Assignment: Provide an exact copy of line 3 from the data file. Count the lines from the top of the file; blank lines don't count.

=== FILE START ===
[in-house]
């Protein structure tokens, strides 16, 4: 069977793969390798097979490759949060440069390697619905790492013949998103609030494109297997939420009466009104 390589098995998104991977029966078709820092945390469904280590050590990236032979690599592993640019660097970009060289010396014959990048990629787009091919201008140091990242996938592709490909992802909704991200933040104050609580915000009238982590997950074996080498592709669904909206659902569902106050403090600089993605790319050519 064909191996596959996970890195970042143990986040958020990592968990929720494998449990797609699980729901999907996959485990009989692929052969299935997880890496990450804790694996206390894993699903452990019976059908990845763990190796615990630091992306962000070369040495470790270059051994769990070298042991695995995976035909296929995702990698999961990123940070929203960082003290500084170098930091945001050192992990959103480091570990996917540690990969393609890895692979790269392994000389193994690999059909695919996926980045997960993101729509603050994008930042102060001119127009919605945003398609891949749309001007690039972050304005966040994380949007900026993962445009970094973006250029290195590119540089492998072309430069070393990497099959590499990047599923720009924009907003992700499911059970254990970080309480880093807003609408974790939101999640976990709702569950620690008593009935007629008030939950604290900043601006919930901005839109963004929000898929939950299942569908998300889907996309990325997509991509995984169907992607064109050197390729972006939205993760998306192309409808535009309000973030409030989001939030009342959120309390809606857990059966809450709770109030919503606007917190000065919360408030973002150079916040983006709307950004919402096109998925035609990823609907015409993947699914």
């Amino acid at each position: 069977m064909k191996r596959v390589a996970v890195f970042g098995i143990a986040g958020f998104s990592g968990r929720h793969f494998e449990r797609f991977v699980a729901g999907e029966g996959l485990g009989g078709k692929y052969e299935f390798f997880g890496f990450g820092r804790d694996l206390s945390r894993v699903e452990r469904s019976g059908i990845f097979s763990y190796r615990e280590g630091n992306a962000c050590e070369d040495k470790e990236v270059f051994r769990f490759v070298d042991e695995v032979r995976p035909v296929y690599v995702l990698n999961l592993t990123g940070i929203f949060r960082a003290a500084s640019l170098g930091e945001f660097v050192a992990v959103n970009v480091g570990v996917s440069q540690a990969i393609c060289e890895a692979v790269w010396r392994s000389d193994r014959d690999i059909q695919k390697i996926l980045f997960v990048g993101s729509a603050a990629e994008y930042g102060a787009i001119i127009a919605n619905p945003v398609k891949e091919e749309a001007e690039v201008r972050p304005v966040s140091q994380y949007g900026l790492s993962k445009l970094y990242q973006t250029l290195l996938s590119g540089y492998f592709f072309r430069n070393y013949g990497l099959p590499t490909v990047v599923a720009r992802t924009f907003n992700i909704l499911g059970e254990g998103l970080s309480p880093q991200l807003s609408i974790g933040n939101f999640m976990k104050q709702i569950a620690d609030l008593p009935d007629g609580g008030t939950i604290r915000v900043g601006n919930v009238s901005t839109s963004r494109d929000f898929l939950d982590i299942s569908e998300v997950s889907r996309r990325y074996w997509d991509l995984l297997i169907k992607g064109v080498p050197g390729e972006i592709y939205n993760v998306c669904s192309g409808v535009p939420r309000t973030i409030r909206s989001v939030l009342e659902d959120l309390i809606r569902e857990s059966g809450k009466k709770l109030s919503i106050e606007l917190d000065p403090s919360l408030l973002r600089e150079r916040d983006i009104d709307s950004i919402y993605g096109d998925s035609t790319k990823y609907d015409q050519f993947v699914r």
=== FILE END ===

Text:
């Amino acid at each position: 069977m064909k191996r596959v390589a996970v890195f970042g098995i143990a986040g958020f998104s990592g968990r929720h793969f494998e449990r797609f991977v699980a729901g999907e029966g996959l485990g009989g078709k692929y052969e299935f390798f997880g890496f990450g820092r804790d694996l206390s945390r894993v699903e452990r469904s019976g059908i990845f097979s763990y190796r615990e280590g630091n992306a962000c050590e070369d040495k470790e990236v270059f051994r769990f490759v070298d042991e695995v032979r995976p035909v296929y690599v995702l990698n999961l592993t990123g940070i929203f949060r960082a003290a500084s640019l170098g930091e945001f660097v050192a992990v959103n970009v480091g570990v996917s440069q540690a990969i393609c060289e890895a692979v790269w010396r392994s000389d193994r014959d690999i059909q695919k390697i996926l980045f997960v990048g993101s729509a603050a990629e994008y930042g102060a787009i001119i127009a919605n619905p945003v398609k891949e091919e749309a001007e690039v201008r972050p304005v966040s140091q994380y949007g900026l790492s993962k445009l970094y990242q973006t250029l290195l996938s590119g540089y492998f592709f072309r430069n070393y013949g990497l099959p590499t490909v990047v599923a720009r992802t924009f907003n992700i909704l499911g059970e254990g998103l970080s309480p880093q991200l807003s609408i974790g933040n939101f999640m976990k104050q709702i569950a620690d609030l008593p009935d007629g609580g008030t939950i604290r915000v900043g601006n919930v009238s901005t839109s963004r494109d929000f898929l939950d982590i299942s569908e998300v997950s889907r996309r990325y074996w997509d991509l995984l297997i169907k992607g064109v080498p050197g390729e972006i592709y939205n993760v998306c669904s192309g409808v535009p939420r309000t973030i409030r909206s989001v939030l009342e659902d959120l309390i809606r569902e857990s059966g809450k009466k709770l109030s919503i106050e606007l917190d000065p403090s919360l408030l973002r600089e150079r916040d983006i009104d709307s950004i919402y993605g096109d998925s035609t790319k990823y609907d015409q050519f993947v699914r």